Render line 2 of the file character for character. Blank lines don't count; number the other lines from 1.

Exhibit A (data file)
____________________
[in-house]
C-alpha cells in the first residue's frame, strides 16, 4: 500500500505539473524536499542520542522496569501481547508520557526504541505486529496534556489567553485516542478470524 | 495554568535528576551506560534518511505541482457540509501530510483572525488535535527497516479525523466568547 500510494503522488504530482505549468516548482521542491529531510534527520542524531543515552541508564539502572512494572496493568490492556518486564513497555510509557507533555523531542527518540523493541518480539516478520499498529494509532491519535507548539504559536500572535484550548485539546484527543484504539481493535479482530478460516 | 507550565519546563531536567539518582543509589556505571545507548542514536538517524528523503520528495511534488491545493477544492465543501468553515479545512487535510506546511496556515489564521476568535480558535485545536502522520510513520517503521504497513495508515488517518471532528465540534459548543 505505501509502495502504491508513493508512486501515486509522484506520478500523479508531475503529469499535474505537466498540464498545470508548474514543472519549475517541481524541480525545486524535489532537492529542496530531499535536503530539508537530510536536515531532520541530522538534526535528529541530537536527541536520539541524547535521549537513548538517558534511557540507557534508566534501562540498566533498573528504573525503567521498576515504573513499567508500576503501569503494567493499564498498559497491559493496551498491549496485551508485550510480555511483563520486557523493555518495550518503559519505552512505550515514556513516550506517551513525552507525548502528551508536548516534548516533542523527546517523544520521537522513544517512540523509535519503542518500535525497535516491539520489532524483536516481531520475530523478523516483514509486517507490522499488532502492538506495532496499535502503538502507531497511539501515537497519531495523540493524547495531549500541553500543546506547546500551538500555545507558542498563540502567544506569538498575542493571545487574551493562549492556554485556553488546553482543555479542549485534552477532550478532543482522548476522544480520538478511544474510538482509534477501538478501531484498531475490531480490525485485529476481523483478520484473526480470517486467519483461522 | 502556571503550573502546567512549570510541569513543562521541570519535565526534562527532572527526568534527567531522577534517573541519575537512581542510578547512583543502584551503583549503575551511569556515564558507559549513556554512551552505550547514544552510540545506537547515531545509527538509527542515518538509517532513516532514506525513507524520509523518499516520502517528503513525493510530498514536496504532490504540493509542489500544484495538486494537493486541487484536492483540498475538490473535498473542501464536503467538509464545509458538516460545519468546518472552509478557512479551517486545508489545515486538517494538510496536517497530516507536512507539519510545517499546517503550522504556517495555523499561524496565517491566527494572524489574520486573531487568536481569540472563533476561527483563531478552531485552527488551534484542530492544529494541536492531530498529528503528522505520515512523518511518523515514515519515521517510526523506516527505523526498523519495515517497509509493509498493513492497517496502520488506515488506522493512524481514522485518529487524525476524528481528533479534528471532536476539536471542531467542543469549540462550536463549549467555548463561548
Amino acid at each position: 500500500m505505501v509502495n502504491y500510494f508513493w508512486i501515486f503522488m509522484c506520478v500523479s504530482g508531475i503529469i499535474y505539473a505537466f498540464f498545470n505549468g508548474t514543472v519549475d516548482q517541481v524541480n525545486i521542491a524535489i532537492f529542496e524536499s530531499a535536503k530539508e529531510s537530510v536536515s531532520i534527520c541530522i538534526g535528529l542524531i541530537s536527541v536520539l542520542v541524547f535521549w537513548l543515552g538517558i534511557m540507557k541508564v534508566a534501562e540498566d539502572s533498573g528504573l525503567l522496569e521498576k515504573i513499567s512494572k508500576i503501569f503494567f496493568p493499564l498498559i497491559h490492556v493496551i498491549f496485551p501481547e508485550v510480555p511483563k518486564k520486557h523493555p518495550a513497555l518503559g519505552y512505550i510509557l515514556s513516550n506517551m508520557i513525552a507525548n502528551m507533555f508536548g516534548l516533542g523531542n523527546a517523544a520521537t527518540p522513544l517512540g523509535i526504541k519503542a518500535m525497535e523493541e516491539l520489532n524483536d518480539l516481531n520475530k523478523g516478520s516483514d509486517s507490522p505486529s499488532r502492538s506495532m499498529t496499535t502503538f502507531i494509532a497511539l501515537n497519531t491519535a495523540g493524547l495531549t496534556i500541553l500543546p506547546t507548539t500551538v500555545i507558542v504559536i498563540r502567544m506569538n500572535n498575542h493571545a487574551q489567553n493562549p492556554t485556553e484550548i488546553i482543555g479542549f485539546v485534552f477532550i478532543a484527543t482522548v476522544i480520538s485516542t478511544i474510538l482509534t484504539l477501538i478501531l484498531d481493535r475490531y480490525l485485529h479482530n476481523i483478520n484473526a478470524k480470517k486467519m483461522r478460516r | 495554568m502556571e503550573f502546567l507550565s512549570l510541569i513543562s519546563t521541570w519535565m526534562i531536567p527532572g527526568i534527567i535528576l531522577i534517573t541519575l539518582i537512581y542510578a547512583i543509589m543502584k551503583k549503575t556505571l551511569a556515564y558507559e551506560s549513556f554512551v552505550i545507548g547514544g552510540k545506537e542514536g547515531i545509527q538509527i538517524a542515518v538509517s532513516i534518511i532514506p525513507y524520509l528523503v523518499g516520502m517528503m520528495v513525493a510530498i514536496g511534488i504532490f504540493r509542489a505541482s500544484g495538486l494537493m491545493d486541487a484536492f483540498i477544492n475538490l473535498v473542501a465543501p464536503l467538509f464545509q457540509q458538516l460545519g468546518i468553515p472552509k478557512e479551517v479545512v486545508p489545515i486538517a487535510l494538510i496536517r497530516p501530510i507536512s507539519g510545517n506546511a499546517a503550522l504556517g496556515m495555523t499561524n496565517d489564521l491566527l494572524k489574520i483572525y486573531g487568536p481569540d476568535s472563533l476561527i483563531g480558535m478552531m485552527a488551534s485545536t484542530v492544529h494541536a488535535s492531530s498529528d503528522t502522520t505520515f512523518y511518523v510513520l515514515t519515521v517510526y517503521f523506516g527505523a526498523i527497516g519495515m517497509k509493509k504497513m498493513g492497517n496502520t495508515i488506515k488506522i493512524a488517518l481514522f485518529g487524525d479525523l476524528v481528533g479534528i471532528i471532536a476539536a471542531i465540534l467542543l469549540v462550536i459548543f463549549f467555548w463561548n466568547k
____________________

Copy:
C-alpha cells in the first residue's frame, strides 16, 4: 500500500505539473524536499542520542522496569501481547508520557526504541505486529496534556489567553485516542478470524 | 495554568535528576551506560534518511505541482457540509501530510483572525488535535527497516479525523466568547 500510494503522488504530482505549468516548482521542491529531510534527520542524531543515552541508564539502572512494572496493568490492556518486564513497555510509557507533555523531542527518540523493541518480539516478520499498529494509532491519535507548539504559536500572535484550548485539546484527543484504539481493535479482530478460516 | 507550565519546563531536567539518582543509589556505571545507548542514536538517524528523503520528495511534488491545493477544492465543501468553515479545512487535510506546511496556515489564521476568535480558535485545536502522520510513520517503521504497513495508515488517518471532528465540534459548543 505505501509502495502504491508513493508512486501515486509522484506520478500523479508531475503529469499535474505537466498540464498545470508548474514543472519549475517541481524541480525545486524535489532537492529542496530531499535536503530539508537530510536536515531532520541530522538534526535528529541530537536527541536520539541524547535521549537513548538517558534511557540507557534508566534501562540498566533498573528504573525503567521498576515504573513499567508500576503501569503494567493499564498498559497491559493496551498491549496485551508485550510480555511483563520486557523493555518495550518503559519505552512505550515514556513516550506517551513525552507525548502528551508536548516534548516533542523527546517523544520521537522513544517512540523509535519503542518500535525497535516491539520489532524483536516481531520475530523478523516483514509486517507490522499488532502492538506495532496499535502503538502507531497511539501515537497519531495523540493524547495531549500541553500543546506547546500551538500555545507558542498563540502567544506569538498575542493571545487574551493562549492556554485556553488546553482543555479542549485534552477532550478532543482522548476522544480520538478511544474510538482509534477501538478501531484498531475490531480490525485485529476481523483478520484473526480470517486467519483461522 | 502556571503550573502546567512549570510541569513543562521541570519535565526534562527532572527526568534527567531522577534517573541519575537512581542510578547512583543502584551503583549503575551511569556515564558507559549513556554512551552505550547514544552510540545506537547515531545509527538509527542515518538509517532513516532514506525513507524520509523518499516520502517528503513525493510530498514536496504532490504540493509542489500544484495538486494537493486541487484536492483540498475538490473535498473542501464536503467538509464545509458538516460545519468546518472552509478557512479551517486545508489545515486538517494538510496536517497530516507536512507539519510545517499546517503550522504556517495555523499561524496565517491566527494572524489574520486573531487568536481569540472563533476561527483563531478552531485552527488551534484542530492544529494541536492531530498529528503528522505520515512523518511518523515514515519515521517510526523506516527505523526498523519495515517497509509493509498493513492497517496502520488506515488506522493512524481514522485518529487524525476524528481528533479534528471532536476539536471542531467542543469549540462550536463549549467555548463561548